"We expect [wind turbine] overcapacity across the industry and think this could have an impact on all players," says Credit Suisse (CS) analyst Mark Freshney. "Vestas and Gamesa may benefit through taking a higher market share, but growth still will be lower."
It's a remarkable change of tone from just 12 months ago, when insatiable demand for turbines prompted delivery delays of up to two years. At the time, energy producers were so desperate to get their hands on windmills that many turned to a lively secondhand turbine market to meet their needs.
For European players, the toughest problem now is rising financing costs that render many wind projects no longer cost-effective. Industry watchers figure the cost of capital has jumped by up to 200 basis points (two percentage points) over the past six months as banks embraced more conservative lending practices. The increase particularly has hurt scores of speculative developers who jumped into the wind power generation business but lacked the deep pockets of utilities. Late last year, for instance, U.S. entrepreneur T. Boone Pickens said he would scale back a planned 4,000-megawatt wind farm in Texas due to the high cost of capital.
"Smaller developers below the publicly traded radar screen [will] be more affected since they are reliant upon the project finance market," a recent Credit Suisse report said.
It's not just small producers cutting back on wind investment. Capital costs for large, cash-rich European utilities, such as France's EDF (EDF.PA) and Germany's E.ON (EONGN.DE), have also risen by roughly 50 basis points since September 2008. In response, Spain's Iberdrola, which owns the second-largest wind energy company in the U.S., has cut its expansion plans by almost one-third, as has smaller Spanish player Acciona (ANA.F).
These reductions, in turn, are forcing European wind turbine manufacturers to scale back their production and expansion plans. Both Vestas and Gamesa announced temporary plant shutdowns in the fourth quarter of 2008, while other European companies such as Germany's Siemens (SI) and Nordex (NDXGK.DE) are mulling similar moves. Analysts now project it will take European companies until 2012 to install the production capacity they had previously planned for 2010.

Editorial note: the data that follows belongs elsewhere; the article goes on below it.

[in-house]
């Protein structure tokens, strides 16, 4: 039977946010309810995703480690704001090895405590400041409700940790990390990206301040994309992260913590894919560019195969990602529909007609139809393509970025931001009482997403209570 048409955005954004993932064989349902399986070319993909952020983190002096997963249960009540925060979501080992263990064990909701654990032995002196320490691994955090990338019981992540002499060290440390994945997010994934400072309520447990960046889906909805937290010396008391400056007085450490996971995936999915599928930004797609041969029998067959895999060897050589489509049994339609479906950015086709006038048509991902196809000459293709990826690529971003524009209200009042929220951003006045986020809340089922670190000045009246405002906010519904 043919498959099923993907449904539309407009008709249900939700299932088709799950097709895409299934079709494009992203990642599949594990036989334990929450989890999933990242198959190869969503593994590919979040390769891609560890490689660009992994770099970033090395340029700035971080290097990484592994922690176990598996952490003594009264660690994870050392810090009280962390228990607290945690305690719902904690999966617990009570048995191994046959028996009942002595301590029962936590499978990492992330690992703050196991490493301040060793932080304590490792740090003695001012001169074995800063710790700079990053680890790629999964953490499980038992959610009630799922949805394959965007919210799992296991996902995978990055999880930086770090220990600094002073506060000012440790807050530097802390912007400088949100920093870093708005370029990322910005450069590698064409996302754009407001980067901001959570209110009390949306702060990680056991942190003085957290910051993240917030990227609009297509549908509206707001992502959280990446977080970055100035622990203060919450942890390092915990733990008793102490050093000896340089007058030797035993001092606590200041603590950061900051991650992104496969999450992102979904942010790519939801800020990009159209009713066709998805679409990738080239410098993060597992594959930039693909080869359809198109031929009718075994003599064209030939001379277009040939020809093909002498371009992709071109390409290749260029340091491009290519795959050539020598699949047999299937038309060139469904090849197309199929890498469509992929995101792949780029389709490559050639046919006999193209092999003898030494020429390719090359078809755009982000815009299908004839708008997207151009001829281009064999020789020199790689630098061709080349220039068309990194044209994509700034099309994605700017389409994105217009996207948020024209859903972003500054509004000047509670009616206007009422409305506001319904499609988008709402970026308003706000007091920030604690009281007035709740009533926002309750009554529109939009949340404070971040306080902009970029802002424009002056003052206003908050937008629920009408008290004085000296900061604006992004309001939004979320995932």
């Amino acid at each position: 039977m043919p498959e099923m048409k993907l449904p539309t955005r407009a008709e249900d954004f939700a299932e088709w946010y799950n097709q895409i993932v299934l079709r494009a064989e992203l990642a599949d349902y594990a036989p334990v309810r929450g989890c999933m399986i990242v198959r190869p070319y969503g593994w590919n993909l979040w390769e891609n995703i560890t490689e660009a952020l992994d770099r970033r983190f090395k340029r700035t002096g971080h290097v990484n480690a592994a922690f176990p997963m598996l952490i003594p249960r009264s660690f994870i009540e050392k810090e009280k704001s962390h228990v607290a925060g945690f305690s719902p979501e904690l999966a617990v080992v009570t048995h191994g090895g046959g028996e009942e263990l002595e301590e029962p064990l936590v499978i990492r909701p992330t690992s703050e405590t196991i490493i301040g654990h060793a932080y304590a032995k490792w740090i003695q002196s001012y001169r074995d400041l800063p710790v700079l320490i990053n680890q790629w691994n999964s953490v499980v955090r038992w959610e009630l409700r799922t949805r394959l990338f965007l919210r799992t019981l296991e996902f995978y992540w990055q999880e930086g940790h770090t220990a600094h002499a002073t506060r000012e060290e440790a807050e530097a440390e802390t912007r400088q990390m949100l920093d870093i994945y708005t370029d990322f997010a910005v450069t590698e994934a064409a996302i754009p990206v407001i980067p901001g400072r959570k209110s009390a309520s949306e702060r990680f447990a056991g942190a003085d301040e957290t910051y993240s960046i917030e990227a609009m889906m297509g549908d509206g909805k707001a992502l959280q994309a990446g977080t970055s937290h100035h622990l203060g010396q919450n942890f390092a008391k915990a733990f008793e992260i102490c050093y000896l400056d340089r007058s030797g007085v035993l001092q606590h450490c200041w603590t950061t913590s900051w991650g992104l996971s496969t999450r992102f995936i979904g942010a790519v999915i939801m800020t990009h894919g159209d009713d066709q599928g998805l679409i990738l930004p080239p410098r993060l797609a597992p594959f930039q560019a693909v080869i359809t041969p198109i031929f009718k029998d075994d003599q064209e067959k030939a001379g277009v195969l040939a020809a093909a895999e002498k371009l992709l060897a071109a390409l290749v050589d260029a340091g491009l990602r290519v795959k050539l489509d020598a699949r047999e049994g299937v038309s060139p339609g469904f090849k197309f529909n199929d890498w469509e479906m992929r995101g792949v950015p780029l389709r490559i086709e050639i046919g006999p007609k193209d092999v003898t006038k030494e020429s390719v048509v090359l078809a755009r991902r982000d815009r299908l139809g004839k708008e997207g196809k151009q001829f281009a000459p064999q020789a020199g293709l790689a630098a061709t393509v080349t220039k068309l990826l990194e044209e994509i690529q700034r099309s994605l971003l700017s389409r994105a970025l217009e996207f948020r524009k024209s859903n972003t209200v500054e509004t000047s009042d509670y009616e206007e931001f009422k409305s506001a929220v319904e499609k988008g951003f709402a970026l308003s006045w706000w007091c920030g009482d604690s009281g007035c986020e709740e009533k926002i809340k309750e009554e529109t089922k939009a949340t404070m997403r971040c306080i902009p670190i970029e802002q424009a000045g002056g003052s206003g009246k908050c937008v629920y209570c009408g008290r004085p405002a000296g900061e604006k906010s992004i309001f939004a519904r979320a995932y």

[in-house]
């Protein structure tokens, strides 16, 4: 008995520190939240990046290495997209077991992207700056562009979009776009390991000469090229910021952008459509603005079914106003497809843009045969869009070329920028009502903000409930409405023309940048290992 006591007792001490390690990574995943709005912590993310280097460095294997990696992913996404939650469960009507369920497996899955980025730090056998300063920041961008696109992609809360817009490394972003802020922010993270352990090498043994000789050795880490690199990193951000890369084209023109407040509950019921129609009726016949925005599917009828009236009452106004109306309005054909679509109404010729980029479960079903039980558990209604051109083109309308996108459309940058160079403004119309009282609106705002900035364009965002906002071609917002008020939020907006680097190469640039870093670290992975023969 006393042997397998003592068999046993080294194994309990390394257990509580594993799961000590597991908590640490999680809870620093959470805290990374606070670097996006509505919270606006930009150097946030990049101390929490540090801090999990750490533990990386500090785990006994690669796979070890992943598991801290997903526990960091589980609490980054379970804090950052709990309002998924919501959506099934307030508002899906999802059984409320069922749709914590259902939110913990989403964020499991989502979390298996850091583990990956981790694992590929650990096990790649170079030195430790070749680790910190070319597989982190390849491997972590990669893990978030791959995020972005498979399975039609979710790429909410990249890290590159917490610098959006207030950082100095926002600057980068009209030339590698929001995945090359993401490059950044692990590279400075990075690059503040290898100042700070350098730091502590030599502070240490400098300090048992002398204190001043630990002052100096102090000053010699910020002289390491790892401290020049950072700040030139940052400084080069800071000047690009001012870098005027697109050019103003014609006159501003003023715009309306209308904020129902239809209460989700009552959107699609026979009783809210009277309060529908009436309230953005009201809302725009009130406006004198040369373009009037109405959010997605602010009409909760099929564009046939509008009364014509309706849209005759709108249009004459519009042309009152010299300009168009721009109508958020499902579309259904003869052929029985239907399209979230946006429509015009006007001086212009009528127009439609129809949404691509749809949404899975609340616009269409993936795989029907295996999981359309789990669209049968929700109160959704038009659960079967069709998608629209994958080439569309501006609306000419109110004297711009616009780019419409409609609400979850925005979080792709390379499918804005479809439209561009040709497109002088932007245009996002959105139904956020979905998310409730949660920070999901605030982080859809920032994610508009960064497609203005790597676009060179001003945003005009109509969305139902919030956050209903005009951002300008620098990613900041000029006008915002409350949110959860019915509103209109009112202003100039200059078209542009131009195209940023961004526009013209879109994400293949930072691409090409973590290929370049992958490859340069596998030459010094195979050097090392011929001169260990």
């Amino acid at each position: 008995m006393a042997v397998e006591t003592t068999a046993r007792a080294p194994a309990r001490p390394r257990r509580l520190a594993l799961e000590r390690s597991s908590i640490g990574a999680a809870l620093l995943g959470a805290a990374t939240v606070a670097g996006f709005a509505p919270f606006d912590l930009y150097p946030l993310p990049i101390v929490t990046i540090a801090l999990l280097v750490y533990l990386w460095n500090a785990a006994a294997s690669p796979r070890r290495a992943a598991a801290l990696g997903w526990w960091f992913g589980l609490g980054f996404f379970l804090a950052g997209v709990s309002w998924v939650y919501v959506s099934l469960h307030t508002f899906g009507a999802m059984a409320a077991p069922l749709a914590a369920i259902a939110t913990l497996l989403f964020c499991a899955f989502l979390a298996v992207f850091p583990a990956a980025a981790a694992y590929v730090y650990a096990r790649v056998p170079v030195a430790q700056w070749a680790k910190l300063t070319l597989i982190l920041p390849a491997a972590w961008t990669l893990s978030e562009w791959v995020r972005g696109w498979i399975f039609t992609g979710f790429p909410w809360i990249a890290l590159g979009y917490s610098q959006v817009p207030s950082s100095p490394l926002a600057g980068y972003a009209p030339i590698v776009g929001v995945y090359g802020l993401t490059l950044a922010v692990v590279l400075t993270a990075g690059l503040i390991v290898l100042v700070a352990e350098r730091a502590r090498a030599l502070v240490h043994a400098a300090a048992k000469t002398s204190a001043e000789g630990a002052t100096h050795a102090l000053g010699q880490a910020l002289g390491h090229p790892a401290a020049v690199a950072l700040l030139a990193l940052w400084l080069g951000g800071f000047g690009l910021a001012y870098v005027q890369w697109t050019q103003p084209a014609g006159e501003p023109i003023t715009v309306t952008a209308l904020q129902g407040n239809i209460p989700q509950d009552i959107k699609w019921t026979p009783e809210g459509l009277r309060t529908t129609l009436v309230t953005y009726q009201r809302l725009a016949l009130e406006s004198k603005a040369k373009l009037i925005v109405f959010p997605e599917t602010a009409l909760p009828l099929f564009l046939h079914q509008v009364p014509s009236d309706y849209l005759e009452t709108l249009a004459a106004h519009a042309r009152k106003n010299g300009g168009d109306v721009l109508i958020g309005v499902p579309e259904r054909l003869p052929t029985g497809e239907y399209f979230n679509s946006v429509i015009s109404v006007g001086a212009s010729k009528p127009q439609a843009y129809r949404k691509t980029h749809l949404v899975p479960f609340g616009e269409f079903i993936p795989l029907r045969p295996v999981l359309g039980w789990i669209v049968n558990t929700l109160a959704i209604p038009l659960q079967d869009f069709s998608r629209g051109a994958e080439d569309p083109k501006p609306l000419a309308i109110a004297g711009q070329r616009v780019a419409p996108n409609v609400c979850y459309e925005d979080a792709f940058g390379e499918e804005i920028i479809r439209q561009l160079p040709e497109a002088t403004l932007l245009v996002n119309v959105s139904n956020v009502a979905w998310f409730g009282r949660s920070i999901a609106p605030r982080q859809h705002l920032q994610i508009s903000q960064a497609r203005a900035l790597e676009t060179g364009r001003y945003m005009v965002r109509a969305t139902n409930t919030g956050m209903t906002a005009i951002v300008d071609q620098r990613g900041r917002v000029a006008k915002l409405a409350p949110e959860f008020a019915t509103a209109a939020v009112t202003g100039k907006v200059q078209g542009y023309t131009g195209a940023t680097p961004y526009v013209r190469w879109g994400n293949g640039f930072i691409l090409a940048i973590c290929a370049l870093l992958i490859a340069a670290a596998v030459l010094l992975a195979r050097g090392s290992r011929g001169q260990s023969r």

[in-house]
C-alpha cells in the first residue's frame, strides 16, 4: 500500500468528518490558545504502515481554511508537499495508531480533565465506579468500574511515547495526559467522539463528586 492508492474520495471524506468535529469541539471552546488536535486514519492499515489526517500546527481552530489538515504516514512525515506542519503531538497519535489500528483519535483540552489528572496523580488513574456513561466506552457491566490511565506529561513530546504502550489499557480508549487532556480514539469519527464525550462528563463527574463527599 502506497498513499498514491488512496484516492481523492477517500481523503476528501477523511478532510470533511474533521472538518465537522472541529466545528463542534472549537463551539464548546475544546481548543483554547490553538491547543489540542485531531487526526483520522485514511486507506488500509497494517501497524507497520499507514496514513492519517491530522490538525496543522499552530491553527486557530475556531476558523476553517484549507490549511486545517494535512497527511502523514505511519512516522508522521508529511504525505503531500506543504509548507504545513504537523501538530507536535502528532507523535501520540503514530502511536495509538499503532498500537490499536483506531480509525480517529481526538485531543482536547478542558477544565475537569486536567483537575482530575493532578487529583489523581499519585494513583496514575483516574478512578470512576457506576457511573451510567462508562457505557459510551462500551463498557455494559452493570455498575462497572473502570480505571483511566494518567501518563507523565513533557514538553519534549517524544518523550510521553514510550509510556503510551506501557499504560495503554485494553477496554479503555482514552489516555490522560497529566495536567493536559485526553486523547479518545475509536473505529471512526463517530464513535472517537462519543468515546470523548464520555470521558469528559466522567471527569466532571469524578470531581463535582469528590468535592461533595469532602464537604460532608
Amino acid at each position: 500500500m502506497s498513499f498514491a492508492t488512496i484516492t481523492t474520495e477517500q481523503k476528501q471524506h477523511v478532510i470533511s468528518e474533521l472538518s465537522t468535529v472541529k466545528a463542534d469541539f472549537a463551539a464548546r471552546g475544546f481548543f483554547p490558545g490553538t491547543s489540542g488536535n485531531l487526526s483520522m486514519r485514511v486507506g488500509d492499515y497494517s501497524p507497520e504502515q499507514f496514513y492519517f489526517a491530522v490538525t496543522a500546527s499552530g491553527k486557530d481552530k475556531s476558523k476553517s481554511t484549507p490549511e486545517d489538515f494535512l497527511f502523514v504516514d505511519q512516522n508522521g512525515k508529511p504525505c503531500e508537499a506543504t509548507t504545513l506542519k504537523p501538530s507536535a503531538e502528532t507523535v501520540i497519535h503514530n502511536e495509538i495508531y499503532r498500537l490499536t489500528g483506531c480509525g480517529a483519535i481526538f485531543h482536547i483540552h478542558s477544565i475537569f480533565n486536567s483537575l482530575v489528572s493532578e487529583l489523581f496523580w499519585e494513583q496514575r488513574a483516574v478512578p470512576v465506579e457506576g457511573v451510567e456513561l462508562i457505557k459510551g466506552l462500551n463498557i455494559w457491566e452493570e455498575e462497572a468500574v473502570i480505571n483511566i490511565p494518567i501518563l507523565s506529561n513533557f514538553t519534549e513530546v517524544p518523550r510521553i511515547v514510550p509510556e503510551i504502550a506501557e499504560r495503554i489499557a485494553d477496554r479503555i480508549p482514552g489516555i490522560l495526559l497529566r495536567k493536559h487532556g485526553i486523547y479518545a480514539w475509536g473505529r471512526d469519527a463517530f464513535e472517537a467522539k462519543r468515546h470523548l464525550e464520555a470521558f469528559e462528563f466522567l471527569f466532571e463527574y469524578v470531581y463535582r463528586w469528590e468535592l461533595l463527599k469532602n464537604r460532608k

To make matters worse, European turbine makers also face more competition from cheaper Asian rivals. Danish renewable energy consultancy BTM Consultants believes about 18% of the world's turbines are now manufactured in India and China, compared with 67% in Europe. Birger T. Madsen, BTM's founder, says Asia's share will continue to rise, putting increased pressure on European suppliers' margins. "Asian manufacturers will continue to gain ground," he says.
Faced with a tough business environment, Europe's wind industry certainly would benefit from any increases in government spending. In the long term, industry watchers say, the business case for wind remains intact. Indeed, global wind capacity is expected nearly to double by 2020. But for now, public sector help seems needed. Says Sak Nayagam, climate change lead at Accenture: "Government help for the wind industry could provide a much-needed economic stimulus."
Scott is a reporter in BusinessWeek's London bureau .